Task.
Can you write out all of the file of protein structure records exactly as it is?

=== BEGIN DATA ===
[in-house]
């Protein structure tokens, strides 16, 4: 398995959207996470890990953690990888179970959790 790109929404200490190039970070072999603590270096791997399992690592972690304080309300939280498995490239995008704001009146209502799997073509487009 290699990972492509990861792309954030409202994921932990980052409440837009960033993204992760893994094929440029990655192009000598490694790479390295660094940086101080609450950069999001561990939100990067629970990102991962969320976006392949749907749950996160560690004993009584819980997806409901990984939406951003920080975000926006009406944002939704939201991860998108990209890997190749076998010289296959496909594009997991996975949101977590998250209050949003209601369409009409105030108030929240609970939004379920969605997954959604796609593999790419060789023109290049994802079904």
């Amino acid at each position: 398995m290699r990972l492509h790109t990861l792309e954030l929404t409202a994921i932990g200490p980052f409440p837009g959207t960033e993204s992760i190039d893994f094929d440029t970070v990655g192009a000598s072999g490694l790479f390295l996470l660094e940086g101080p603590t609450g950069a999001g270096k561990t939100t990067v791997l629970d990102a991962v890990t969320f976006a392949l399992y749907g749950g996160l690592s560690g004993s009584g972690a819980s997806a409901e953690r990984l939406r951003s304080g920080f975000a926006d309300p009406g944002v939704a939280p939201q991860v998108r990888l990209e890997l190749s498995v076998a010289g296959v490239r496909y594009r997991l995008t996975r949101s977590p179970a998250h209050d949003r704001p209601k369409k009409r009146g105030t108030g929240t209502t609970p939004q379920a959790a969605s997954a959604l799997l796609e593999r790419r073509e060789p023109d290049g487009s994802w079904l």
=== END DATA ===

[in-house]
């Protein structure tokens, strides 16, 4: 398995959207996470890990953690990888179970959790 790109929404200490190039970070072999603590270096791997399992690592972690304080309300939280498995490239995008704001009146209502799997073509487009 290699990972492509990861792309954030409202994921932990980052409440837009960033993204992760893994094929440029990655192009000598490694790479390295660094940086101080609450950069999001561990939100990067629970990102991962969320976006392949749907749950996160560690004993009584819980997806409901990984939406951003920080975000926006009406944002939704939201991860998108990209890997190749076998010289296959496909594009997991996975949101977590998250209050949003209601369409009409105030108030929240609970939004379920969605997954959604796609593999790419060789023109290049994802079904």
């Amino acid at each position: 398995m290699r990972l492509h790109t990861l792309e954030l929404t409202a994921i932990g200490p980052f409440p837009g959207t960033e993204s992760i190039d893994f094929d440029t970070v990655g192009a000598s072999g490694l790479f390295l996470l660094e940086g101080p603590t609450g950069a999001g270096k561990t939100t990067v791997l629970d990102a991962v890990t969320f976006a392949l399992y749907g749950g996160l690592s560690g004993s009584g972690a819980s997806a409901e953690r990984l939406r951003s304080g920080f975000a926006d309300p009406g944002v939704a939280p939201q991860v998108r990888l990209e890997l190749s498995v076998a010289g296959v490239r496909y594009r997991l995008t996975r949101s977590p179970a998250h209050d949003r704001p209601k369409k009409r009146g105030t108030g929240t209502t609970p939004q379920a959790a969605s997954a959604l799997l796609e593999r790419r073509e060789p023109d290049g487009s994802w079904l």